Smoking During Pregnancy Damages Child's Artery

Ruzanna Harutyunyan's picture
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Children of mothers who smoked during pregnancy had more damage to their arteries in young adulthood than offspring of non-smokers and the association was even stronger if both parents smoked, researchers reported in Arteriosclerosis, Thrombosis and Vascular Biology: Journal of the American Heart Association.

Researchers from The Netherlands found children of mothers who smoked during pregnancy had linings of carotid arteries in the neck that were 13.4 micrometers thicker by young adulthood than offspring whose mothers didn’t smoke. The association — which in later life could be a risk factor for cardiovascular disease — was present even after adjustment for known risk factors such as age, gender, body mass index and cholesterol levels.

Thickness of the inner lining of the carotid arteries in study participants was associated with one parent smoking in pregnancy, somewhat stronger with exclusive maternal smoking and strongest if both parents smoked, the researchers reported.

“To our knowledge, this is the first study to demonstrate that exposure to parental tobacco smoking may lead to permanent vascular damage in their children and might be initiated early in life,” said C.S.P.M. Uiterwaal, M.D., Ph.D., senior author of the study and associate professor of clinical epidemiology at the Julius Center for Health Sciences and Primary Care, University Medical Center, Utrecht.

The study included 732 young adults, average age 28, born in the 1970’s when smoking was more common. Twenty-nine percent of the mothers smoked during pregnancy and more than 60 percent of the fathers smoked.

Researchers obtained data on parental smoking through standardized questionnaires. Participants also gave a smoking history and had blood pressure, lipid profiles and body mass index taken. Participants also underwent ultrasound to measure the thickness of the lining of their carotid arteries, known as carotid artery intima-media thickness (CIMT).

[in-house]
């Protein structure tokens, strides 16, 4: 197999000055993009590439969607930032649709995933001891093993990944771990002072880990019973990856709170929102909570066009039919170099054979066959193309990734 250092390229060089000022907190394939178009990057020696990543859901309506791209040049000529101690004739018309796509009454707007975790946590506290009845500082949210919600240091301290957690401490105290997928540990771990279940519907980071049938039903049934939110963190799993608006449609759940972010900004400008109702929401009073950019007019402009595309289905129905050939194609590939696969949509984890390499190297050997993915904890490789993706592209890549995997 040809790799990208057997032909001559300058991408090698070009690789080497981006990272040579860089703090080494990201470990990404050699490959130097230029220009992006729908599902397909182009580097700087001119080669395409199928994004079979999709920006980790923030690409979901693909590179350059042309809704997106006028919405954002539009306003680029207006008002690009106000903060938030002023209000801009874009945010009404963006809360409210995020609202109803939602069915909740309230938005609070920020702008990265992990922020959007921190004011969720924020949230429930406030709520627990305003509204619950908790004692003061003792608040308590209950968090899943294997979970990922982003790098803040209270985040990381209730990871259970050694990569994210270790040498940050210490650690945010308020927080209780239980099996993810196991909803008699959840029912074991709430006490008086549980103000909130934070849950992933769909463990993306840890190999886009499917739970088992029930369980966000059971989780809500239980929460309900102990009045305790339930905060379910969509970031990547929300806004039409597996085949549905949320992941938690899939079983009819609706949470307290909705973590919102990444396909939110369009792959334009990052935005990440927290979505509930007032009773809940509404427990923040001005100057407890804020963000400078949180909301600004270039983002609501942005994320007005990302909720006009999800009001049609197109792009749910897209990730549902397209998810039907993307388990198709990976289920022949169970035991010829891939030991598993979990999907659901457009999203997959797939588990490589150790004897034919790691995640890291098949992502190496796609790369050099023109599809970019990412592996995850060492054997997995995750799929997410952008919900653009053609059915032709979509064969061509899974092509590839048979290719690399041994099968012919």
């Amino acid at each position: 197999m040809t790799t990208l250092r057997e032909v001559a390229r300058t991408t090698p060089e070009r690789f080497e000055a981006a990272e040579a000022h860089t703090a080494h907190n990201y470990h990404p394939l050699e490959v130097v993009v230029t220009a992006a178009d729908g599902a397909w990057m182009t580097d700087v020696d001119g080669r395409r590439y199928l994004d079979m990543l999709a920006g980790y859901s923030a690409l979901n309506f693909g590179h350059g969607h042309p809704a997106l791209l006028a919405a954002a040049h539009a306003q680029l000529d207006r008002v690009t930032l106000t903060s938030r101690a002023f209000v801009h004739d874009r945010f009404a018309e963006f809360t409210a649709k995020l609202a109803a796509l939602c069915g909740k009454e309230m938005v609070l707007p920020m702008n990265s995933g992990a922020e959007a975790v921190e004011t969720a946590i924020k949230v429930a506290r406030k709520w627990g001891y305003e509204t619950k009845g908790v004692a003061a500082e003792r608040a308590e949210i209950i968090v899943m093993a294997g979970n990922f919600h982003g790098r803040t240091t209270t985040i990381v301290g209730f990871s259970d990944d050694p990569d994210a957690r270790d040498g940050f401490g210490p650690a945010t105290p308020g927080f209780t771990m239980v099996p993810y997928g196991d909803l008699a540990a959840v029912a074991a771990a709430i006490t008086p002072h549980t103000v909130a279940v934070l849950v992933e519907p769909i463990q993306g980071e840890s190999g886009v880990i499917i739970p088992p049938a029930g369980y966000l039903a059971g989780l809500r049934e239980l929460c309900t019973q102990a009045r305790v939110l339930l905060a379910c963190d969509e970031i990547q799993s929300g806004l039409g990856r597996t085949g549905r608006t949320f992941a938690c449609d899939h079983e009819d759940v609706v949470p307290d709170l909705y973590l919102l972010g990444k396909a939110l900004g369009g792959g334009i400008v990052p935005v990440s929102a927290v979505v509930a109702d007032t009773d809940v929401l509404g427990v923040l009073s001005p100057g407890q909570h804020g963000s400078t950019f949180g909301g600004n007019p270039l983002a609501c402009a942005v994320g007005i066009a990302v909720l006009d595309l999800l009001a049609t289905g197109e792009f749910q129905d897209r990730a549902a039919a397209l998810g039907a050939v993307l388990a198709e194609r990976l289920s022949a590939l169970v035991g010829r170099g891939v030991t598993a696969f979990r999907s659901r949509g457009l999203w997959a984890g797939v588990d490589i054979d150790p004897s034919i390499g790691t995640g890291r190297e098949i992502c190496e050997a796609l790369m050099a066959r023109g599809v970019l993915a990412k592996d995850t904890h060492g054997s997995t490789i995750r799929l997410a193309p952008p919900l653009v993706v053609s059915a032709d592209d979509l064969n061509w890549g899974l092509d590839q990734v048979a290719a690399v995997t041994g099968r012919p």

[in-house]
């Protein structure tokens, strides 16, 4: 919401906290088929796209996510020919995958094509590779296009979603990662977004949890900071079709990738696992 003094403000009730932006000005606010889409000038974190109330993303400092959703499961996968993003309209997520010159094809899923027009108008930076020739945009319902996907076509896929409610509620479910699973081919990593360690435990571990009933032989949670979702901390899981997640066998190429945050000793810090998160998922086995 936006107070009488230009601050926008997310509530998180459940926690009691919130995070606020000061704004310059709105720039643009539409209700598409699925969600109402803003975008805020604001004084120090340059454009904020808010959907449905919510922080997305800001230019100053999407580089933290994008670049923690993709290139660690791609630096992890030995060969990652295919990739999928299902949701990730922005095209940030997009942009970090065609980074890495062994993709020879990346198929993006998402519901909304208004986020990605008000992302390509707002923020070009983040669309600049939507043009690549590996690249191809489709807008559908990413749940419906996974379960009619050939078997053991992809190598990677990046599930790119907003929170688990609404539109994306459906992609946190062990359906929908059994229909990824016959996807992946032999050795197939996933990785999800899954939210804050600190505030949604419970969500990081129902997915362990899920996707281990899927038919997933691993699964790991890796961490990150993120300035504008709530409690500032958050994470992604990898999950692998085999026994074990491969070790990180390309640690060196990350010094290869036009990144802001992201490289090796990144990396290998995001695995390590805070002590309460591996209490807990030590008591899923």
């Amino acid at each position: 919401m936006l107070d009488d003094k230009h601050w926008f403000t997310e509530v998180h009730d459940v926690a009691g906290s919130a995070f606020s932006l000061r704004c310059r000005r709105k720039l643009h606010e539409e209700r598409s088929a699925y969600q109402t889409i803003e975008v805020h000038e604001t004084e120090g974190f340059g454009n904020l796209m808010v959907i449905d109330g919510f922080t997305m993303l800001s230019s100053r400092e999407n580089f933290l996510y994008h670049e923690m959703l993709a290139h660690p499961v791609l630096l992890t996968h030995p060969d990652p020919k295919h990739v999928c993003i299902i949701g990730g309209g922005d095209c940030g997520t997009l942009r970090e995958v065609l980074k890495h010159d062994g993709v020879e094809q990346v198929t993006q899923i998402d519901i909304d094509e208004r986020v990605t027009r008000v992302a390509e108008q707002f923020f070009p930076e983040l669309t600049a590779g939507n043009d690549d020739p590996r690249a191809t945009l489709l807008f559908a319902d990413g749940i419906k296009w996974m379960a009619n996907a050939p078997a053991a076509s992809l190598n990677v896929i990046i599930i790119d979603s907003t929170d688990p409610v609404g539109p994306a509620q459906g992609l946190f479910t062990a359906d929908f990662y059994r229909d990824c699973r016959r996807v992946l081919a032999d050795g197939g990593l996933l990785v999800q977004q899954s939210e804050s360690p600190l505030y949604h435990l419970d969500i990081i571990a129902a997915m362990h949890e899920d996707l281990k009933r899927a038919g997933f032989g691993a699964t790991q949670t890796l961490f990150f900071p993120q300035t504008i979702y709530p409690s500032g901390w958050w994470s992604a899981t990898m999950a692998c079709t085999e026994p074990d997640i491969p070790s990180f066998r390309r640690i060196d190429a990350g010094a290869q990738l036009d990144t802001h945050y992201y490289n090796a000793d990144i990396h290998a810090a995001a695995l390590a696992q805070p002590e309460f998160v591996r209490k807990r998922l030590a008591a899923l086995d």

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Researchers found that offspring of mothers who smoked were lighter and shorter at birth, heavier in adolescence and more likely to be smokers in young adulthood. However, this did not hold true if the young adults were offspring of just smoking fathers.

Adjustments for the current smoking of mothers, fathers and young adult participants did not change the association between parental smoking in pregnancy and thicker arterial walls. Neither did adjusting for education or income change the association.

The interaction between the participants’ current smoking behavior and maternal smoking during pregnancy could indicate that if the cardiovascular system is exposed to tobacco smoke during pregnancy, the vessels are more vulnerable to tobacco smoke later in life, researchers said.

“It is difficult to tell what the increased risk of cardiovascular disease is in these young adults since they are still young,” Uiterwaal said. “The damage is still sub-clinical, but we know that increased thickness of the arterial walls is an increased risk for real disease in older adults.”

Fortunately, while 30 percent of the women smoked during pregnancy in the 70’s, today only about 10 percent smoke during pregnancy,” he said. “But we need people to understand that they shouldn’t smoke whatsoever, whether it is during or outside of pregnancy. The lesson is, ‘Don’t smoke.’”

Uiterwaal said further study is required to confirm whether smoke exposure causes the damage. He said the researchers plan another study of younger offspring to determine if the same vessel wall thickness occurs in 5-year-olds who are the children of smoking parents.

Smoking in the family can contribute to vascular wall damage and it might be a process that starts even before birth, Uiterwaal said. “If we can manage to get women to stop smoking during pregnancy, this may provide a substantial advantage in the fight against cardiovascular disease.”

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